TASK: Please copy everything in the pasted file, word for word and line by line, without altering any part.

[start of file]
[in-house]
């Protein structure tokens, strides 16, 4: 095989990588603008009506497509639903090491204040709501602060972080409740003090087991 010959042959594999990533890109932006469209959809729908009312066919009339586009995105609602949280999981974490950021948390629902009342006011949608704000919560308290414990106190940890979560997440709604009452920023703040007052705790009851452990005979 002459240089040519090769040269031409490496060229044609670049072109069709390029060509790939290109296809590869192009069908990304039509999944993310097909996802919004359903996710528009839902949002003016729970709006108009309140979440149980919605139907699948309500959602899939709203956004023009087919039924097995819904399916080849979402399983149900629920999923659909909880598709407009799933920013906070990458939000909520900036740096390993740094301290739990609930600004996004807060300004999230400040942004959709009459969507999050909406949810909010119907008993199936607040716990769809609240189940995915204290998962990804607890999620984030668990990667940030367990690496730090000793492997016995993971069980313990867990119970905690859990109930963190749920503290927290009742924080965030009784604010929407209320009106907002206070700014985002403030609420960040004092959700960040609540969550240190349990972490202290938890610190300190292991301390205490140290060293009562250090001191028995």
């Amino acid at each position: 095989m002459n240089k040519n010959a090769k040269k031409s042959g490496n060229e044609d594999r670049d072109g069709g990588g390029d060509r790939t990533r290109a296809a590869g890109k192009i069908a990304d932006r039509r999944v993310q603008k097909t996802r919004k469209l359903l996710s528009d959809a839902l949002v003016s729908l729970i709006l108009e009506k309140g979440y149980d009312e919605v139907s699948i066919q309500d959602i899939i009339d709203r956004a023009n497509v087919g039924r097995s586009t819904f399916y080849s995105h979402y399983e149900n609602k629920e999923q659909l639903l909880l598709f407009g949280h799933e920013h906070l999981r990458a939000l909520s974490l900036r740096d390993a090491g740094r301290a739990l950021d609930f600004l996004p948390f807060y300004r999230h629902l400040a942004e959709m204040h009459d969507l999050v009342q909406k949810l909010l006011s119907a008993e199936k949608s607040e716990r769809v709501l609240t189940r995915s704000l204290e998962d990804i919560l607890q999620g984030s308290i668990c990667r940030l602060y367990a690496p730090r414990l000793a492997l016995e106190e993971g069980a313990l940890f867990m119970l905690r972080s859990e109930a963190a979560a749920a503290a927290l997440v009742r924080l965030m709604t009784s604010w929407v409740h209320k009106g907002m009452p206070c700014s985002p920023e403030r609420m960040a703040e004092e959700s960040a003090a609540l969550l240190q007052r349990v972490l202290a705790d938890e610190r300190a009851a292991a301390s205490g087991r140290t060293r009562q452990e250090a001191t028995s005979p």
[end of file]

[in-house]
């Protein structure tokens, strides 16, 4: 095989990588603008009506497509639903090491204040709501602060972080409740003090087991 010959042959594999990533890109932006469209959809729908009312066919009339586009995105609602949280999981974490950021948390629902009342006011949608704000919560308290414990106190940890979560997440709604009452920023703040007052705790009851452990005979 002459240089040519090769040269031409490496060229044609670049072109069709390029060509790939290109296809590869192009069908990304039509999944993310097909996802919004359903996710528009839902949002003016729970709006108009309140979440149980919605139907699948309500959602899939709203956004023009087919039924097995819904399916080849979402399983149900629920999923659909909880598709407009799933920013906070990458939000909520900036740096390993740094301290739990609930600004996004807060300004999230400040942004959709009459969507999050909406949810909010119907008993199936607040716990769809609240189940995915204290998962990804607890999620984030668990990667940030367990690496730090000793492997016995993971069980313990867990119970905690859990109930963190749920503290927290009742924080965030009784604010929407209320009106907002206070700014985002403030609420960040004092959700960040609540969550240190349990972490202290938890610190300190292991301390205490140290060293009562250090001191028995």
């Amino acid at each position: 095989m002459n240089k040519n010959a090769k040269k031409s042959g490496n060229e044609d594999r670049d072109g069709g990588g390029d060509r790939t990533r290109a296809a590869g890109k192009i069908a990304d932006r039509r999944v993310q603008k097909t996802r919004k469209l359903l996710s528009d959809a839902l949002v003016s729908l729970i709006l108009e009506k309140g979440y149980d009312e919605v139907s699948i066919q309500d959602i899939i009339d709203r956004a023009n497509v087919g039924r097995s586009t819904f399916y080849s995105h979402y399983e149900n609602k629920e999923q659909l639903l909880l598709f407009g949280h799933e920013h906070l999981r990458a939000l909520s974490l900036r740096d390993a090491g740094r301290a739990l950021d609930f600004l996004p948390f807060y300004r999230h629902l400040a942004e959709m204040h009459d969507l999050v009342q909406k949810l909010l006011s119907a008993e199936k949608s607040e716990r769809v709501l609240t189940r995915s704000l204290e998962d990804i919560l607890q999620g984030s308290i668990c990667r940030l602060y367990a690496p730090r414990l000793a492997l016995e106190e993971g069980a313990l940890f867990m119970l905690r972080s859990e109930a963190a979560a749920a503290a927290l997440v009742r924080l965030m709604t009784s604010w929407v409740h209320k009106g907002m009452p206070c700014s985002p920023e403030r609420m960040a703040e004092e959700s960040a003090a609540l969550l240190q007052r349990v972490l202290a705790d938890e610190r300190a009851a292991a301390s205490g087991r140290t060293r009562q452990e250090a001191t028995s005979p």